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Pendulum’s 2005 track ‘Hold Your Colour’ is a favourite of many drum & bass die-hards. It only stands to reason that Noisia’s 2018 remix of the same tune would be a dance floor devastator, and Noisia surely didn’t disappoint.
In today’s Synth Secrets, we’re going to make a lead sound heavily inspired by Noisia’s work on the track. It’s a straight-ahead, hard-hitting lead that can sound deceivingly simple when you listen in the club or in the car, but you quickly realize upon critical listening in the studio that there are many layers employed in Noisia’s sound design that make the track what it is.
Now we’ll have a go at making a heavily layered aggressive lead as you hear on the drop in Noisia’s Hold Your Colour remix using Ableton’s stock devices and a few easily sourced samples.
The sound on its own:
The sound in the context of a complete track (rebuilt entirely using Live stock instruments and a handful of samples):
Want to follow along? Download the session for free:
Beware, this is a complex sound that requires a lot of layering and processing to get it where it needs to be. It’s not for the faint of heart. ❣️
If you’re ready, get your session BPM to 174 and let’s get started using the MIDI information below.
As ever, click any image to enlarge!
Step 1 – The Basics
We will use Ableton’s Operator, a very popular FM synth, for the basis of the sound. Go ahead and disable oscillators C and D, we won’t be using them. Now let’s start with oscillator A. We’ll increase the amp envelope’s attack to 65 milliseconds.
Hop up to oscillator B and turn the Level knob up to max. Then turn the Coarse knob up to 17 to increase its pitch. Then move over to its amp envelope and reduce the Peak value to -24.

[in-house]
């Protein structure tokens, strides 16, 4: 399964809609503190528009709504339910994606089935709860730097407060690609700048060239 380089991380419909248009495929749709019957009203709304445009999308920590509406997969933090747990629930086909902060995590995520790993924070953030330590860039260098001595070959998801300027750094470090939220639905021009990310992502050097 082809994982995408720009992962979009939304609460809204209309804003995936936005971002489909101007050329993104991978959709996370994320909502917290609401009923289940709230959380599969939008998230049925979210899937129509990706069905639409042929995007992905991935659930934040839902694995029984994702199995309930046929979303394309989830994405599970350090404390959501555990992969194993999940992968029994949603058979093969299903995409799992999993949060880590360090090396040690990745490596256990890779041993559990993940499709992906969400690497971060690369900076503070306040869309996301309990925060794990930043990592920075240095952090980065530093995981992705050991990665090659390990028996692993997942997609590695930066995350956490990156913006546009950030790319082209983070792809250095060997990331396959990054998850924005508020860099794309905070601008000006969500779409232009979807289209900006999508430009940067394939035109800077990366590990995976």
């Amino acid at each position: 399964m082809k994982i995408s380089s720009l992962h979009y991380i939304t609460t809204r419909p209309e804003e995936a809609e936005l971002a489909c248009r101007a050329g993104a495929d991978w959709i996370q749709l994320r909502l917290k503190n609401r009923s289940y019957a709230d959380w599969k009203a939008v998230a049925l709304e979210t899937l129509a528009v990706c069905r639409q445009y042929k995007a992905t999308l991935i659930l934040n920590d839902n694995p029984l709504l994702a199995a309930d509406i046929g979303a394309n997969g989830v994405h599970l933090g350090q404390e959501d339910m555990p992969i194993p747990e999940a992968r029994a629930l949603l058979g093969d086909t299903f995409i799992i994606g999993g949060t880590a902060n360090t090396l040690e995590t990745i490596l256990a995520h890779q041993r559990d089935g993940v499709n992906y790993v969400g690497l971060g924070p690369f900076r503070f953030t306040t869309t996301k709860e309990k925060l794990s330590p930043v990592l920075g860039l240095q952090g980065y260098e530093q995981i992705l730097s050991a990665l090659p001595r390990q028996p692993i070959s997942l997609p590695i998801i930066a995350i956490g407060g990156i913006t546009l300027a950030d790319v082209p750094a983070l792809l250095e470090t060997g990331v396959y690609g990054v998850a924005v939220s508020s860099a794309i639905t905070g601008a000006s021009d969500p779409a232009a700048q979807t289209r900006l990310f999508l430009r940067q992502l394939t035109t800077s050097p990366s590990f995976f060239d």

Then move over to the filter section, increase the cutoff frequency to 18.5 KHz, and decrease the resonance to 0%. This gives us a bit of harmonic complexity compared to just a simple sine wave.
Then move over to the Volume knob on the bottom right of Operator’s interface and set it to -9 dB.
The last part of this step is to drop the pitch more than three octaves (–38 semitones, to be exact), using Live’s Pitch MIDI effect, so the overtones fall from the very high frequencies into the mid-range, taking centre stage.
Step 2 – Grit
There are many things that Noisia is good at. One of those things is distorting sounds until they’re something completely different. Let’s do that. This will happen in a couple of phases. Start with an instance of Erosion. Set it to Noise mode, then set frequency, width, and amount parameters to 10 KHz, 2.0, and 145, respectively.
Then we’ll give this sound an edge by using an instance of EQ Three and killing the low frequencies entirely. We’ll disable the lows, boost the mids by 6 dB, and cut the highs by 7 dB. We’ll also change the high crossover frequency to 4.5 kHz using the FreqHi knob.
We’re getting somewhere…
Step 3 – Grit, continued
You can get some special results when you add ambience to a sound and then crush the ambience. The result is otherworldly. We want that kind of thing, so we’ll start by using an instance of Hybrid Reverb.